Accurate descriptions of dispersed metals are of central importance in optimizing the activity, selec-tivity and stability of a diverse set of catalysts and chemistries. Improved methods for quantifying metal dispersion, alloying and support interactions help form mechanistic understandings of catalyst function at the atomic scale. In this paper we discuss ideal capabilities of a transmission electron microscope for catalysis, and give an update on the use of a next-generation field-emission TEM/STEM for structural and analytical studies of supported metal catalysts.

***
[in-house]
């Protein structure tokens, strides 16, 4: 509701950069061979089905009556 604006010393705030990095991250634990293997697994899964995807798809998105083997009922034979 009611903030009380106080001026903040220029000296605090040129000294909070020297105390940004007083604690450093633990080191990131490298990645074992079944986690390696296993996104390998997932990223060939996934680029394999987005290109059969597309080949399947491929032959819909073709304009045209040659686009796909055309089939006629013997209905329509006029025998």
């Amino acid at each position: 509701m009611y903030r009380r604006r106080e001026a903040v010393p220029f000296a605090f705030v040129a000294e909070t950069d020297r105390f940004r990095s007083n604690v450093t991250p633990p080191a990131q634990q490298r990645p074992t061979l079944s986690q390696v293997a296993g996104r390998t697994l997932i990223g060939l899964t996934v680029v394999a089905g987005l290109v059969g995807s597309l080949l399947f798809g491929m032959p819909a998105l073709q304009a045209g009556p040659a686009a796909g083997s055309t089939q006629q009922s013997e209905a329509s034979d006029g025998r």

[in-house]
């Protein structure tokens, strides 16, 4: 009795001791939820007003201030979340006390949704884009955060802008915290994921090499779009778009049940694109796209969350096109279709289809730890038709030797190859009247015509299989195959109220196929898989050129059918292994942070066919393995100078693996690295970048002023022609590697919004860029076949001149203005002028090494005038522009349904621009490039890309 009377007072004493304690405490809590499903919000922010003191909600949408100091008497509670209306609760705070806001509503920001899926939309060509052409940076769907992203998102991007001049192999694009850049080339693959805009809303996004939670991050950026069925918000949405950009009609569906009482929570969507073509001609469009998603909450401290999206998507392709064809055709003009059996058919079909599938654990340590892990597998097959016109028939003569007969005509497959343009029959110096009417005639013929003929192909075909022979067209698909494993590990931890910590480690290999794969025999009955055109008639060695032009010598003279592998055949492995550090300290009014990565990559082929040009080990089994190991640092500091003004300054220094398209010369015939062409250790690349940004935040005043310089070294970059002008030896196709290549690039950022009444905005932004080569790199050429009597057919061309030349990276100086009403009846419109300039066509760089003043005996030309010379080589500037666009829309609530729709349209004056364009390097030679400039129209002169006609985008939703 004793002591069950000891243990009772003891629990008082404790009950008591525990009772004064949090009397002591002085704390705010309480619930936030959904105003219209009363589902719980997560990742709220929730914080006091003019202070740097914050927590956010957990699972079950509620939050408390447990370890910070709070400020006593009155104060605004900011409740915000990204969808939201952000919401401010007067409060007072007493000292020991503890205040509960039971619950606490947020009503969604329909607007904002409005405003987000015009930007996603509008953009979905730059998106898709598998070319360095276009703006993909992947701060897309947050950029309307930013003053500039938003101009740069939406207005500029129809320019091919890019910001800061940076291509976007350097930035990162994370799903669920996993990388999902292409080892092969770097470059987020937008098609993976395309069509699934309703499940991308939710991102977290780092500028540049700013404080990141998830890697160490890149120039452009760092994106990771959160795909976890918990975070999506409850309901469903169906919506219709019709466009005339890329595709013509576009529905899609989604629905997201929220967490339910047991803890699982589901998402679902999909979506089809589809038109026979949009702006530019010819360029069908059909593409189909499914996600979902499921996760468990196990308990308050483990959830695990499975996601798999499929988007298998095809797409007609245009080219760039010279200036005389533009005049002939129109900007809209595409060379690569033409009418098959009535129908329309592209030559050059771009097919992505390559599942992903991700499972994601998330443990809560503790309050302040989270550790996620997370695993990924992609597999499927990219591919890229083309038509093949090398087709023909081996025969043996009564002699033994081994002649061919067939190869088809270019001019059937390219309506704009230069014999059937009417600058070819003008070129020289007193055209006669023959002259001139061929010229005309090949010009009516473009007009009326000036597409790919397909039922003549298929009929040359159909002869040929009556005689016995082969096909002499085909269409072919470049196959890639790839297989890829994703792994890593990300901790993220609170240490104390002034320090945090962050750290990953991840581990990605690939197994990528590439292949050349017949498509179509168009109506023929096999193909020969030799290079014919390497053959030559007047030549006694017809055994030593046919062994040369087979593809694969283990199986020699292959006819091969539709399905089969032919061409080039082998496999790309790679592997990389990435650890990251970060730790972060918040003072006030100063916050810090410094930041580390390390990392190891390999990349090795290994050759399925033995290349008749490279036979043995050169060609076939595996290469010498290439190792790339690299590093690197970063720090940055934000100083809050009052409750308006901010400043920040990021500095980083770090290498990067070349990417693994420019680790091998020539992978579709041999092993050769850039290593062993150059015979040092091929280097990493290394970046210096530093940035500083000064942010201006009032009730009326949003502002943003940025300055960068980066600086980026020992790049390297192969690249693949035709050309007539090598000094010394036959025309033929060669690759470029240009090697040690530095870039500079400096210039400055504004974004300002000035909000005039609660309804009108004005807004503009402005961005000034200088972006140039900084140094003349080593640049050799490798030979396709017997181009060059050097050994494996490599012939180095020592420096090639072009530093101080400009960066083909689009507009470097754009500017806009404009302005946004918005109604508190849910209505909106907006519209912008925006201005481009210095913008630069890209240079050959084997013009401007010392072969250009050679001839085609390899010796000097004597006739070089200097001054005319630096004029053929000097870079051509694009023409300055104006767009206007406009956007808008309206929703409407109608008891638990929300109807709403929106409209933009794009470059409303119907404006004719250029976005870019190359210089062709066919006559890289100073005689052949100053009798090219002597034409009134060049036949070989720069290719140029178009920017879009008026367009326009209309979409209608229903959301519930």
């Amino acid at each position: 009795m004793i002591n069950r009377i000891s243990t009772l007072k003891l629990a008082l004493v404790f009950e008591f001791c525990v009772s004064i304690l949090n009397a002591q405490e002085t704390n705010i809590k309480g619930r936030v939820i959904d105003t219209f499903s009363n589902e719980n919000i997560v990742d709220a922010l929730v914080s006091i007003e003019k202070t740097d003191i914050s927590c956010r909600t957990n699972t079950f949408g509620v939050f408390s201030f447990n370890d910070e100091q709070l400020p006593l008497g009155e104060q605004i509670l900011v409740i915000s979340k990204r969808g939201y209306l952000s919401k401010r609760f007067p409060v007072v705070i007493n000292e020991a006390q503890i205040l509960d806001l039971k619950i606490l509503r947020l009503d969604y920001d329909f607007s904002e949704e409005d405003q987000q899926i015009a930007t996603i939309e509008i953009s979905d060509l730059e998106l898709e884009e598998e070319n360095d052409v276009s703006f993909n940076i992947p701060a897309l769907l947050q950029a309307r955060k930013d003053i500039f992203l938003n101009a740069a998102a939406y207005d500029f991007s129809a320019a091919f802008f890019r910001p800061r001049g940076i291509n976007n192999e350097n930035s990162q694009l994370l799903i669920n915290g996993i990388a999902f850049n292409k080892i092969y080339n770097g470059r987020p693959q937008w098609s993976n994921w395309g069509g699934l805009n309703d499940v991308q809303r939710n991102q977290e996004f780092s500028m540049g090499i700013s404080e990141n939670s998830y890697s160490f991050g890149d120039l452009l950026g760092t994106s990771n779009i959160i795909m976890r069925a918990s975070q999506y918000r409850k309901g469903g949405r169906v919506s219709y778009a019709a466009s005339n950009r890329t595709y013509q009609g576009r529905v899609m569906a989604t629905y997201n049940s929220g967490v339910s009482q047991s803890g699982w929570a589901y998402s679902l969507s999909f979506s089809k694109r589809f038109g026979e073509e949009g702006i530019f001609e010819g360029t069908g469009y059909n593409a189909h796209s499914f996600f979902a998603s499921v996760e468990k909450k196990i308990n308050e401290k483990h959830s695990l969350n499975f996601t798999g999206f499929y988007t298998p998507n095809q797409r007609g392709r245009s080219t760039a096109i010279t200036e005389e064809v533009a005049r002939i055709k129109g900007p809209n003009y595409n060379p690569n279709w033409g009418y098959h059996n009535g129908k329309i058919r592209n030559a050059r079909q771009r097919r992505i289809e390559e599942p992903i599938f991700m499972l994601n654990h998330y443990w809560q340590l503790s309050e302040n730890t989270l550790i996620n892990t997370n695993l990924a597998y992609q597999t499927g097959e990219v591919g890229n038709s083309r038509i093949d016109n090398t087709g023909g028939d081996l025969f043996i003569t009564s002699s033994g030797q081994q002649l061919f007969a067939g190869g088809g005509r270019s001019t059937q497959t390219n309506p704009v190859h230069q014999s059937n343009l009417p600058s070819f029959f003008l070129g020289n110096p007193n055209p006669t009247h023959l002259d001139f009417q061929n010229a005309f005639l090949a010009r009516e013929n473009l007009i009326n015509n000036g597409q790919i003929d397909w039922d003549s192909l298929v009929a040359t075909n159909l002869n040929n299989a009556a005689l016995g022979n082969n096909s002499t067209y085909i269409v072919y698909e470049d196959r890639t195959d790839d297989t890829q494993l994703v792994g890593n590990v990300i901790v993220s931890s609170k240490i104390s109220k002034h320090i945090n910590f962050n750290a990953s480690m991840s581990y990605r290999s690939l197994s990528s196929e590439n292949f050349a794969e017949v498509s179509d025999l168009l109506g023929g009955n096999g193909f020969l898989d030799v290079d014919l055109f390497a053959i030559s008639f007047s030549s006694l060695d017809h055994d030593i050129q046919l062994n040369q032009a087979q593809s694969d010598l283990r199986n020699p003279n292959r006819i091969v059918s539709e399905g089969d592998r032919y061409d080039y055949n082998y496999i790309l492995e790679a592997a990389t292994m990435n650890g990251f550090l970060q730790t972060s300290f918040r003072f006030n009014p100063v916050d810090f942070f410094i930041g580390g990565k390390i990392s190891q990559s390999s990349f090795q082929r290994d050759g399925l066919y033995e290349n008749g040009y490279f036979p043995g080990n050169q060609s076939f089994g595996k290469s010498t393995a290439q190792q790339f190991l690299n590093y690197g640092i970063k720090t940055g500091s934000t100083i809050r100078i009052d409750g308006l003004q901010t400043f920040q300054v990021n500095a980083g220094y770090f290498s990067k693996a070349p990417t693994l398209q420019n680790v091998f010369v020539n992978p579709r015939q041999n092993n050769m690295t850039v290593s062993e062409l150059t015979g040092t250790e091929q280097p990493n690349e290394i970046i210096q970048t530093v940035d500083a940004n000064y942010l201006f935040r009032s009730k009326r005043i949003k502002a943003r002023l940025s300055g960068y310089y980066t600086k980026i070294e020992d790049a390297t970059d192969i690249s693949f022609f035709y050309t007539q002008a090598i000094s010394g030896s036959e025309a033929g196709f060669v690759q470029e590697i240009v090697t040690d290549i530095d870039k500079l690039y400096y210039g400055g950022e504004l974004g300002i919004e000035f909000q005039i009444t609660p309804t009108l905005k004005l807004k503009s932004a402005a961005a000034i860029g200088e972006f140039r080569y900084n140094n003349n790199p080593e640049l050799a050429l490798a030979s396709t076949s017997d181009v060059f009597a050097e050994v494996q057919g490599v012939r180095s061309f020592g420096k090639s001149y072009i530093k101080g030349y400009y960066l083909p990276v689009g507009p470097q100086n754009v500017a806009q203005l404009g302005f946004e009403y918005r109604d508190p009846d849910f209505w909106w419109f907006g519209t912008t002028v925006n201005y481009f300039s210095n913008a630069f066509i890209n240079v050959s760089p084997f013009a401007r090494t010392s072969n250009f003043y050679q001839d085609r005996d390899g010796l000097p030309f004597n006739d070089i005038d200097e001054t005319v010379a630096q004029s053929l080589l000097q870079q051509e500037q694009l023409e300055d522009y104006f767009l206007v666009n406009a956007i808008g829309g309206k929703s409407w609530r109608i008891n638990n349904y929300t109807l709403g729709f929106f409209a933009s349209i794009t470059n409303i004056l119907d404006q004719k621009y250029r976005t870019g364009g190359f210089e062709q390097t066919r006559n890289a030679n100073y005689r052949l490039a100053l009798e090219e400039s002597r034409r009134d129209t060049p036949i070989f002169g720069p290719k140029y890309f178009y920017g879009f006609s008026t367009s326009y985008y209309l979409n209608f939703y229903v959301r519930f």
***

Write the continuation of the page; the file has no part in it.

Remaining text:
Characterizing nanometer-sized metal particles requires high performance imaging, high sensitivity analysis, and minimal disruption of the physical state of the particles. No single microscope combines all key performance factors with ease of use. Schottky field-emitter instruments provide high current-density probes with excellent stage stability (nm drifts in > 10 min. observed), < 0.7 eV energy reso-lution for EELS, and a turbo-pumped vacuum system for minimal carbon contamination while using nanometer probes and nanoamps of current. Scanning TEM performance is also key.